Saturday, February 18, 2012

Magic, Modernity and Misgivings

I've been cheerful all afternoon. How could I not be? After all, I watched a movie in which a wood sprite assumed the form of a large, cuddly rabbit with two equally cuddly but much smaller friends. At one point in the movie, all three of them participated in a mid-night voodoo jig around an acorn patch. At another juncture, the large rabbit waited at a bus-stop for a Cheshire-cat bus whose headlights were constituted of illuminated mice....I watched My Neighbour Totoro.

There are imaginations and then there are imaginations - some are morbid, some are mythical, some are magical, some derivative. Miyazaki's stands on its own. His worlds seem to be a happy  marriage of Disney and Lewis Carroll, but retain an integrity and vocabulary that is original. His stories are relayed not so much with charm as with sheer adorable-ness. He makes movies that I (and many millions of others) want to hug.
And why is this? After all, Miyazaki's characters are often too kind and considerate to be true, and acquiescent to the point of lacking agency. They will accept the existence of goldfish with human faces, soot gremlins, troll-sized bunnies and sentient scarecrows. Women can show up in enchanted castles and claim to be cleaning ladies, no questions asked. The ocean herself will preside over the betrothal of school-going children. Why do people who work in hospitals and universities, drive cars, and run errands accept these on-goings? No explanation is offered.
All of this is incredibly illogical and problematic, until you realize that while watching a Miyazaki movie, you have to acquiesce, just as the characters do. You must accept that the magical and the mundane do co-exist, and that modernity has no bearing on this co-existence. Miyazaki's brand of magic is whimsical and wonderful - wizards can wage wars, build peripatetic castles and raise the seas. Spirits can steal your name and turn your parents into pigs. Witches can play with time and space. Nature exerts a force of her own even as she sits cheek by jowl with cities. Miyazaki's magic doesn't have its own logic - it shapes the logic or illogic of the world it inhabits. In this world, people are not conflicted about believing in magic - the question is one of the form in which they will encounter it and what they will gain from that experience.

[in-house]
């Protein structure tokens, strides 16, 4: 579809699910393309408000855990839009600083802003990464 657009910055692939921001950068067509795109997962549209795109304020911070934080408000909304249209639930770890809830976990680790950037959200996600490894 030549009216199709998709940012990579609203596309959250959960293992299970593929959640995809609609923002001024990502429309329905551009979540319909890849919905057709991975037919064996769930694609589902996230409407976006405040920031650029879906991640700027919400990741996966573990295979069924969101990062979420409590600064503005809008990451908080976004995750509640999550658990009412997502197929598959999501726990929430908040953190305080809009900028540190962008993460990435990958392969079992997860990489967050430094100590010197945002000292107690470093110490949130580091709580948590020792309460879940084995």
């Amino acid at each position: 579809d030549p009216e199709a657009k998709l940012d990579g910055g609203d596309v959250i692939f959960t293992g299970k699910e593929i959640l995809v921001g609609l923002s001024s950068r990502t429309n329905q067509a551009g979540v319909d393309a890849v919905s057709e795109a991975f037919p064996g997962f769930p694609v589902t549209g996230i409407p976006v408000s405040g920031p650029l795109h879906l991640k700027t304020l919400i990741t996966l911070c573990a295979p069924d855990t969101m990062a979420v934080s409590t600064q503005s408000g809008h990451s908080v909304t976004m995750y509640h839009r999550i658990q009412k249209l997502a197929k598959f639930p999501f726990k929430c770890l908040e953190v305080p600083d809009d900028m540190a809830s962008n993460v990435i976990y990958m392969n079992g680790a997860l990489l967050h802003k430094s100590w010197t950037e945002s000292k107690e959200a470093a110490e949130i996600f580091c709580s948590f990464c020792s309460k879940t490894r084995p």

This is a very different kind of magic than the one brought to life by the Harry Potter books. JK Rowling has created a narrative that is engaging and well-written, and the characters peopling it are hard to leave behind. But the 'magic' in Harry's world lacks coherence.
Witches and wizards carry wands, move around in photos, eat sweets that change colour and illegally rear dragons, but they also have pubs, an inequitable distribution of wealth, trains, sports, music, banks. Their world is the one that is smaller and surprisingly anachronistic. Sure, the curses are cool and there are interesting opportunities to time-travel, stay eternally young and alter one's appearance. But there are also many inconsistencies. After all, why would anyone choose to use owls in the age of e-mail? Why would anyone use the Floo network when they could pick up the  phone and call? And doesn't saying Avada Kedavra take longer than using a gun to fire a bullet?
This brand of magic is neither of the world, nor fully apart from it. It distinguishes and delineates, but it doesn't transform. Moreover, some of it just doesn't work as well as standard-issue modern technology. Within the Harry Potter universe, magic casts a mullioned light on an otherwise boring world. It is a secret just a few are in on.  And it is chiefly a moral and philosophical device - either dark or light, eventually vanquished by love and sacrifice.       
And then there is Neil Gaiman's brand of magic, all about the things that are felt but not remembered, seen but not perceived. It is a magic that resides in the cracks between the conscious and the sub-conscious, between dreaming and waking, between looking at and looking away. Unlike Miyazaki's magic, which is a charming given, this is magic of which people feign ignorance. It is discomfiting, manipulative and worldly - part of the truth of things as we know them now. It accommodates science, technology and all kinds of 21st century vices, resulting in something that is cynical but also resonant.
The idea of the magical is tremendously powerful. It has shaped our desires, been enshrined as the miraculous by our religions and scriptures, and given impetus to our imaginings. But as science renders the marvellous, routine, the space for magic shrinks. It cannot be reclaimed, but it must be re-drawn. Miyazaki, Rowling and Gaiman grapple with precisely this problem, with varying degrees of success. The truth is that modernity is the toughest nut for fantasy to crack.
  

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